The Overland Park duo debuts a subscription box for dementia sufferers

OVERLAND PARK, Kan. – With monthly subscription box services becoming increasingly popular, two local entrepreneurs are putting their own spin on the popular trend.

Since 2014, the sisters Michala Gibson and Many Shoemaker have been operating. Prairie Elderly CareAn Overland Park-based group home for people living with dementia.

Now the duo hopes to help more people connect with meaningful relationships connectivity, monthly subscription box specially designed to support adult memory care.

“Connectivity comes from the need we have in our homes when the staffing crisis is the worst for us. We all work on the floor all the time and we need to find ways to keep our residents engaged in meaningful activities,” Gibson said.

What started as a way to keep residents active during the pandemic soon became a business in itself.

Gibson, who has spent nearly 25 years working as a registered nurse, said the kits are designed so that activities can be modified to meet individual needs and skill levels.

“There are eight grab-and-go activities in each box. They are designed to achieve strategic targets for physical, cognitive, emotional, social and also interpersonal skills. With just fun and being a great way for people to connect,” said Gibson .

Each monthly Connectivity box has a unique theme and includes things like puzzles, games, crafts and writing prompts. Gibson said while the activity helps parents flex their creative muscles, the subscription service really helps build personal relationships.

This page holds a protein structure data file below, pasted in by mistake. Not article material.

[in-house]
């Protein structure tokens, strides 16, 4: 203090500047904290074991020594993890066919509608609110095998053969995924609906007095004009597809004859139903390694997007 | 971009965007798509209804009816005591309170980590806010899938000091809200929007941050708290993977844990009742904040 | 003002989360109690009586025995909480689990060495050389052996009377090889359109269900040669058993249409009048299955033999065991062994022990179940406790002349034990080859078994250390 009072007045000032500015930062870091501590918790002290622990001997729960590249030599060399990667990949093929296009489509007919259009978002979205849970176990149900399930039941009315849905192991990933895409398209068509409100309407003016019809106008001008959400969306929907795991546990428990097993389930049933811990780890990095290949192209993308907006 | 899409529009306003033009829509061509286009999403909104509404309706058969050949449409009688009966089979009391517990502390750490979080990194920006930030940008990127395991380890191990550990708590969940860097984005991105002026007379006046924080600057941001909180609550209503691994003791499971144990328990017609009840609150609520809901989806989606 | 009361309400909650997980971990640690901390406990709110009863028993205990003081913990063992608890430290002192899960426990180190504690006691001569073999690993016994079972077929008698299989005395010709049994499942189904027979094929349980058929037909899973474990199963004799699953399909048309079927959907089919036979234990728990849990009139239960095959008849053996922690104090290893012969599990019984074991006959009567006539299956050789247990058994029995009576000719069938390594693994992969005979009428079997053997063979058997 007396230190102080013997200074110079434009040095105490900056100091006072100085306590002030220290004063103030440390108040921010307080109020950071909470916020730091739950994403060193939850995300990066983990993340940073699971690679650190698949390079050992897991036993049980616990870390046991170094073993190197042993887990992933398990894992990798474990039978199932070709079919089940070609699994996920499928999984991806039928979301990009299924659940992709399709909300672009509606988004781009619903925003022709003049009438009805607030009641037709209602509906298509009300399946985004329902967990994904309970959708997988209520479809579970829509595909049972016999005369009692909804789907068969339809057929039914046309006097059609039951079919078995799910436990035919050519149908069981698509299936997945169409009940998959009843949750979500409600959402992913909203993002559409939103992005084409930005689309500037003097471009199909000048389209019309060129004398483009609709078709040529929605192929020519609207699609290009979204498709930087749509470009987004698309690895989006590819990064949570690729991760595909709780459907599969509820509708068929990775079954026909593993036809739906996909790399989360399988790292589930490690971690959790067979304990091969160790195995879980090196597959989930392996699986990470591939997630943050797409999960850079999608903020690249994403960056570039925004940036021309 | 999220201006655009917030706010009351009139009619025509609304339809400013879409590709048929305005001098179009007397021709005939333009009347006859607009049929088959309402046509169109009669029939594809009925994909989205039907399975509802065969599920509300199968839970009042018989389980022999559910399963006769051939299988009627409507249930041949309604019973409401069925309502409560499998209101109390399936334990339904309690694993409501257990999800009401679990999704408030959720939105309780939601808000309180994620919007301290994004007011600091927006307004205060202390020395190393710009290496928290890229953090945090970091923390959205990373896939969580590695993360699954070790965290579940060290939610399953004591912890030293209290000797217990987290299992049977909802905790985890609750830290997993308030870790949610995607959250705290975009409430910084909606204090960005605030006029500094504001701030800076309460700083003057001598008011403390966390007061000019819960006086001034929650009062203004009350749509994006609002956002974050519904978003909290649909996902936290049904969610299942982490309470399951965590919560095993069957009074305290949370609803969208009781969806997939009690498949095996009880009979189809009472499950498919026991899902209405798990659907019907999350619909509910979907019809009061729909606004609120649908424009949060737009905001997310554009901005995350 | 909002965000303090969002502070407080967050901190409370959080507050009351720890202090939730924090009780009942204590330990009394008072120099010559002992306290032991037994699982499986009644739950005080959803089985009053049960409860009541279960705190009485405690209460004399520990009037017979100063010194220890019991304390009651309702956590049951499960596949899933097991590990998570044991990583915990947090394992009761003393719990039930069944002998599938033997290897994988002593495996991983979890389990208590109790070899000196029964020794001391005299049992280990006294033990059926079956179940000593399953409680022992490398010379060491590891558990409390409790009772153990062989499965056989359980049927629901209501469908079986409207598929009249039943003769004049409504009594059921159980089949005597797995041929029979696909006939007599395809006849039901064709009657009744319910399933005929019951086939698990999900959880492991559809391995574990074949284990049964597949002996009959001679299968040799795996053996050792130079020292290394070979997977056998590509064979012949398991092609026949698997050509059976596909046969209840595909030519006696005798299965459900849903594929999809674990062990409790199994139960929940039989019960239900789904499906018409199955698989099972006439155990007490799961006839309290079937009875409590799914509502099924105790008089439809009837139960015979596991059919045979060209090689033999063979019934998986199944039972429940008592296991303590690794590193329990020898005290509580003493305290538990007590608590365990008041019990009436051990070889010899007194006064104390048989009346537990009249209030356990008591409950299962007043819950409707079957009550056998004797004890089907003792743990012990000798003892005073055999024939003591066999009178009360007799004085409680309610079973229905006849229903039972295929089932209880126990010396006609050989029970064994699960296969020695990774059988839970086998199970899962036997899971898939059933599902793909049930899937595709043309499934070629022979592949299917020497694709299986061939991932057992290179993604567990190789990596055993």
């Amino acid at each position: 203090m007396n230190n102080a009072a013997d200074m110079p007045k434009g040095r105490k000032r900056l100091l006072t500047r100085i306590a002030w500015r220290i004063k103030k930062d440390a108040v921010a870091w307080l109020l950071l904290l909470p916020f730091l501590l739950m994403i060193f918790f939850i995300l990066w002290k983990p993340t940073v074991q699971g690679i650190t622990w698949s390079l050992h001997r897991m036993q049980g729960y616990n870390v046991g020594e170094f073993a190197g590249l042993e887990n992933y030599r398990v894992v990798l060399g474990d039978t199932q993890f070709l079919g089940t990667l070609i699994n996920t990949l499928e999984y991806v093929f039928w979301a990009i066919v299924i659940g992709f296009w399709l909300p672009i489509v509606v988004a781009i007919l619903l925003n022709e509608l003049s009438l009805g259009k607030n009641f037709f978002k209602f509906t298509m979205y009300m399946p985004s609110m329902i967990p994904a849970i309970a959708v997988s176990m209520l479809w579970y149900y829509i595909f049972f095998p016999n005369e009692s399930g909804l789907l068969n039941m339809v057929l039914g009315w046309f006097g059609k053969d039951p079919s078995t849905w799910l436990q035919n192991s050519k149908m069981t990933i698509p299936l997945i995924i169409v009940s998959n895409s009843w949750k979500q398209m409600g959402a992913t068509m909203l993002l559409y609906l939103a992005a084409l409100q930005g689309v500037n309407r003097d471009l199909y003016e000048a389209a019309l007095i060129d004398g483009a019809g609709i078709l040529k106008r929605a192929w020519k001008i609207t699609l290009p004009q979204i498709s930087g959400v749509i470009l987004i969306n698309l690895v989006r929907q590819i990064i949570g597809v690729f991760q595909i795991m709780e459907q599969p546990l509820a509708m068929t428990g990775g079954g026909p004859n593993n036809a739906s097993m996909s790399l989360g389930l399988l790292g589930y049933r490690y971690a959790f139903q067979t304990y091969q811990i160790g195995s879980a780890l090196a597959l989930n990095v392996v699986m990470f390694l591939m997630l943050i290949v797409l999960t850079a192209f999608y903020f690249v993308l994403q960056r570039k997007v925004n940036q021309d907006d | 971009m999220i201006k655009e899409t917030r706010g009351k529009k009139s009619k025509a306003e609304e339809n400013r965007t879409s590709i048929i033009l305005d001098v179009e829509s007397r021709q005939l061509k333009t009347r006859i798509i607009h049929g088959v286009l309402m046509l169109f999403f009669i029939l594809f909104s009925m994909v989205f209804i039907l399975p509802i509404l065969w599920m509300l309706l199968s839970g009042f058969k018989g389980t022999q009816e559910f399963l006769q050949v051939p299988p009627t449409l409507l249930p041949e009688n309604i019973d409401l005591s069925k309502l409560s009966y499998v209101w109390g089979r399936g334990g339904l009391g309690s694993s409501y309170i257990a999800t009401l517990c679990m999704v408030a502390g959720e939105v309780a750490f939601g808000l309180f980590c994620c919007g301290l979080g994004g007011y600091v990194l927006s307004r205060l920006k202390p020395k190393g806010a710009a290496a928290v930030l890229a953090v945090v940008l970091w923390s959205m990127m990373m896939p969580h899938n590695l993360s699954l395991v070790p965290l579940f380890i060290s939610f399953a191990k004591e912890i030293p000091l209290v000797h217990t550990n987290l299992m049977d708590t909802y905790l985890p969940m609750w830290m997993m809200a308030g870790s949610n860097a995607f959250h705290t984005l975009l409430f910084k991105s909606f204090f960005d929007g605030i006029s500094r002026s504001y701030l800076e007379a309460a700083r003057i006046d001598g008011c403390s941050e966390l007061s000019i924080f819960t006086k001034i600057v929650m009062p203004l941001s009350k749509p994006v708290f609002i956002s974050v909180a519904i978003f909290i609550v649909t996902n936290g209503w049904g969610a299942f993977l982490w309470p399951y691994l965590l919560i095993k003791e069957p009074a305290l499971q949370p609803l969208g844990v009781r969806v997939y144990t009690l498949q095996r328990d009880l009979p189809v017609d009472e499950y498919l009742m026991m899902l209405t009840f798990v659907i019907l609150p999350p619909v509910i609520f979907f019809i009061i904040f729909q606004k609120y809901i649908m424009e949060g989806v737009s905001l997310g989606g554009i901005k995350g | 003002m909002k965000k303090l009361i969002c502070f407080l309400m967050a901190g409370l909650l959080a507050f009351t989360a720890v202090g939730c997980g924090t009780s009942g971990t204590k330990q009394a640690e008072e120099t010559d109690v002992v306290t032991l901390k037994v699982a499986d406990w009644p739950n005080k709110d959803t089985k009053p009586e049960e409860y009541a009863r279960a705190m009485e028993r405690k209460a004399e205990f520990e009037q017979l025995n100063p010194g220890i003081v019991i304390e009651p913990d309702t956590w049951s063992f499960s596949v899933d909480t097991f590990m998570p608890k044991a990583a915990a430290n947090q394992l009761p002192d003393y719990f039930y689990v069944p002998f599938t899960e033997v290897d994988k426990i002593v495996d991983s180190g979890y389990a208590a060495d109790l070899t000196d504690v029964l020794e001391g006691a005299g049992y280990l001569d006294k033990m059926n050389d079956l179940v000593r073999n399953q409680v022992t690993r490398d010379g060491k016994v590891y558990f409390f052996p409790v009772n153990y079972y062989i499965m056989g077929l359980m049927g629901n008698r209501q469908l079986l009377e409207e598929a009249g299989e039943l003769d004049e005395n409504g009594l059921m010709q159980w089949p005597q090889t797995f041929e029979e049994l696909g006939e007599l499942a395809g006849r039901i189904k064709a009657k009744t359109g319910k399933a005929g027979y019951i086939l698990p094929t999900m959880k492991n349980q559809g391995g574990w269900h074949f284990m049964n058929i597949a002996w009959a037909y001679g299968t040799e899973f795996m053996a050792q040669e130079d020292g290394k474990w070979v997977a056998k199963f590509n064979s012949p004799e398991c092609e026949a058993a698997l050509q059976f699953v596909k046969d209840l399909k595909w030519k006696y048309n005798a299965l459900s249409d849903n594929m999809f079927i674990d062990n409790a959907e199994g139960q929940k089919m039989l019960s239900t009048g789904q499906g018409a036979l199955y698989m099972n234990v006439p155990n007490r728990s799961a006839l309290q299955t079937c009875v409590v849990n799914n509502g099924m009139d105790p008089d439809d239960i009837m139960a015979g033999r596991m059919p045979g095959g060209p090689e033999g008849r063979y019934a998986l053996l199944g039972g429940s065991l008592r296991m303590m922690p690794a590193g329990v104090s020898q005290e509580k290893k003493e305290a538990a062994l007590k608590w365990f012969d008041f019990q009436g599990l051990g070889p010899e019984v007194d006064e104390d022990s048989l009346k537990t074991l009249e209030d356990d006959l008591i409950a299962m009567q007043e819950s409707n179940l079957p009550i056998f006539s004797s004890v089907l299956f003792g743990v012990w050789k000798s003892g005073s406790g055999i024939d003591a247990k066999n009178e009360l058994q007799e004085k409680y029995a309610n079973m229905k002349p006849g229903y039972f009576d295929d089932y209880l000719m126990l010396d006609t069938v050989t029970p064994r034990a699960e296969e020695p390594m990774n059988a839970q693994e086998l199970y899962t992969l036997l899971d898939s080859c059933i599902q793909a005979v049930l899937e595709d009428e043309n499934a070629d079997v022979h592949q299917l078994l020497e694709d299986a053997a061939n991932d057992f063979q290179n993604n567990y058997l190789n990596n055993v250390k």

“For people living with dementia, their senses are really affected. Vision is the most affected, but also speech and touch. It’s a great way to make that connection and allow that person to engage with the people they’re with,” Gibson said. .

Each activity in the box is labeled with a scannable QR code to help users navigate through the instructional video. The kit also includes printed instructions that show how to modify activities if a person is working toward a specific therapy goal.

“In addition to the videos, we have differentiated written instructions, so if something is too difficult or too easy. [it explains] how to get the level right,” Gibson said.

Connectivity boxes are sold in a range of different sizes to accommodate individual families and larger groups of people living in assisted care facilities. The company also offers single purchase mini boxes and seasonal sensory boxes.

The subscription service also includes access to online resources such as music therapy and exercise videos created by occupational therapists.

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